The Age of Attention: How New Consumption Patterns Have Redefined Marketing in India

Sapna Chadha / March 2017

With over 400 million people online, India has come a long way from families having to gather around the TV to catch up on that week’s episode of their favorite sitcoms. Thanks to mobile and online video, millions of Indians are now merely one touch away from the content they love. As access to marketers’ most valuable audiences becomes a commodity, the challenge will shift to capturing audiences’ attention.

In the 90s, millions of Indians considered their TV sets to be extended members of their families, and marketers from all horizons benefited from what was called “captive audiences.” Back in those days, there were only a handful of options for marketers looking to achieve significant reach through video. Millions of people tuned in to be captivated by just a few shows each night, including ACP Pradyuman and his Crime Investigation Department. Today, Indian families are just as captivated by video, but where and how they watch has evolved.

Understanding the age of attention

Today, audiences consume content anywhere, anytime, and on multiple screens. There are thousands, if not millions, of video channels available to viewers and marketers. This represents a true paradigm shift for marketers. Reach used to be scarce while attention was plentiful; now reach is plentiful and attention is scarce.

At Google, we recognized this shift and baked it into our products. It might have seemed crazy when YouTube launched skippable TrueView ads in 2010, but it was simply acknowledging that people live in a world of choice and that brands have to earn people’s attention. Of course, audiences were already skipping ads before TrueView. A recent study conducted in partnership with Majestic Research using eye-tracking technology revealed that only 50% of Indians watch the first ad during a commercial break, and this number goes down to 13% for the last ad of the break.1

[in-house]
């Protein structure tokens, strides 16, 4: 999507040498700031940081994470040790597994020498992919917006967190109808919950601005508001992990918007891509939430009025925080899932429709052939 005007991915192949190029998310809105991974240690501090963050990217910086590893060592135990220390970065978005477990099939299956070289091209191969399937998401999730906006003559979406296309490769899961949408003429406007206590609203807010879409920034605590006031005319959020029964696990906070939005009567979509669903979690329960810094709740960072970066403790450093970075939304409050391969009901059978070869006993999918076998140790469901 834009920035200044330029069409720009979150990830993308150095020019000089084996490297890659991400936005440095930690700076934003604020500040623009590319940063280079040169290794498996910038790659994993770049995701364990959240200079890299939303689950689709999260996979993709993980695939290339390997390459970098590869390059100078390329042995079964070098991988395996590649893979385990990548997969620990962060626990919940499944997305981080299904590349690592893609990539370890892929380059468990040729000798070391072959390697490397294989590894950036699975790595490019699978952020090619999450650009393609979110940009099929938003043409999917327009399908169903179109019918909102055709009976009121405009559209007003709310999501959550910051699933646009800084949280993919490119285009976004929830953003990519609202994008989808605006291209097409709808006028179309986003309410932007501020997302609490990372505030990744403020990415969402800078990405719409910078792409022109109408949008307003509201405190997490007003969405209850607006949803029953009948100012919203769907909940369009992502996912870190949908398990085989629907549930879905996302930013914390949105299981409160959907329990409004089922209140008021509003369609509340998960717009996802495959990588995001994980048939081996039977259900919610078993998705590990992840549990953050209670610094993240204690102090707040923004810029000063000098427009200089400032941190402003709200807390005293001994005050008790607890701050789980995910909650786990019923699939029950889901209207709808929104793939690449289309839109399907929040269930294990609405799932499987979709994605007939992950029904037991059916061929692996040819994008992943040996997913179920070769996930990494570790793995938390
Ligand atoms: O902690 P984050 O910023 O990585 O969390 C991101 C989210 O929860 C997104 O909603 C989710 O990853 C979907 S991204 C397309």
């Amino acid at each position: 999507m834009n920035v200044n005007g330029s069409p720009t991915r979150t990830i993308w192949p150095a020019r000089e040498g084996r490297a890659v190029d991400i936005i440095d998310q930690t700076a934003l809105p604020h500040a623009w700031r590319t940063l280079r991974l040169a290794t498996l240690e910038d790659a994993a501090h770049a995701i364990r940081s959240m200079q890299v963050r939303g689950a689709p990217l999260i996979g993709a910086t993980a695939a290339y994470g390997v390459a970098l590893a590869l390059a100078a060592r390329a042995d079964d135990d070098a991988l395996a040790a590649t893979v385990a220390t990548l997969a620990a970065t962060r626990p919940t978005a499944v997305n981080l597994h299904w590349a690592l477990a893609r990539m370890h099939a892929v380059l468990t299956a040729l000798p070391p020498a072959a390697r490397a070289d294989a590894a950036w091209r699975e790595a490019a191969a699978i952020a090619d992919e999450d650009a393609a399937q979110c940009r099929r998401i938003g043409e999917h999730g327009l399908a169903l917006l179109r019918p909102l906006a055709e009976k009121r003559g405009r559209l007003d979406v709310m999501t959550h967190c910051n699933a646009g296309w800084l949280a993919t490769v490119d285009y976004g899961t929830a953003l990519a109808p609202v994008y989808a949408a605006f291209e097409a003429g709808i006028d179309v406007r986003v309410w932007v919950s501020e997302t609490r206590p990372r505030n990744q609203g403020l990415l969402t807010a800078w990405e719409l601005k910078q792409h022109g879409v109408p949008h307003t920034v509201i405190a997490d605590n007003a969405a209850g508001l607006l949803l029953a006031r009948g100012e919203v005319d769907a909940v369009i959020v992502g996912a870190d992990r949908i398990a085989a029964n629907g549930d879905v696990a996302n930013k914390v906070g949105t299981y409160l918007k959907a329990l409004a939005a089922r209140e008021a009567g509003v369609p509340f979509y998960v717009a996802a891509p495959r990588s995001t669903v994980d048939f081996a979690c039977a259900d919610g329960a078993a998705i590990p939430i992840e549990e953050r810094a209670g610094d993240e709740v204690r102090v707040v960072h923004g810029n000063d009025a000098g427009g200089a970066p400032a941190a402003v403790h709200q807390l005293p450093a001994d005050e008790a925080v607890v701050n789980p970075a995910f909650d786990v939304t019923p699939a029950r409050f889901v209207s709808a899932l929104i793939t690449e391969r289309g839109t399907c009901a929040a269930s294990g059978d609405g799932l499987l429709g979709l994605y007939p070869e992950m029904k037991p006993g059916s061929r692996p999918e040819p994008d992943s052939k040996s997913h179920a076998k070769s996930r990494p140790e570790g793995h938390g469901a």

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While stats like these represent a challenge to traditional approaches to marketing, we strongly believe that right now is a golden age for marketers. It may be harder to get someone’s attention, but it’s easier to know when you have it. It seems like we can, at last, prove John Wanamaker wrong when he said, “Half the money I spend on advertising is wasted; the trouble is, I don’t know which half.”

Measuring attention

Leading institutions like the Harvard Business School have published papers establishing consumer attention as the ultimate currency for marketers. Brands like L’Oreal are also realizing the value of attention and integrating it into their campaigns to maximize impact. As Pankaj Sharma, general manager, marketing, L'Oreal CPD India, detailed, “YouTube is a key element of Garnier’s media and brand mix as we create and promote online content to popularize our ideal of natural beauty backed by science. We pay particular attention to measurement metrics such as viewability and audience retention to make sure our content drives impact. We have been really pleased with the results in recent tests, with 92% YouTube viewability, and are happy to see YouTube leading the way here.”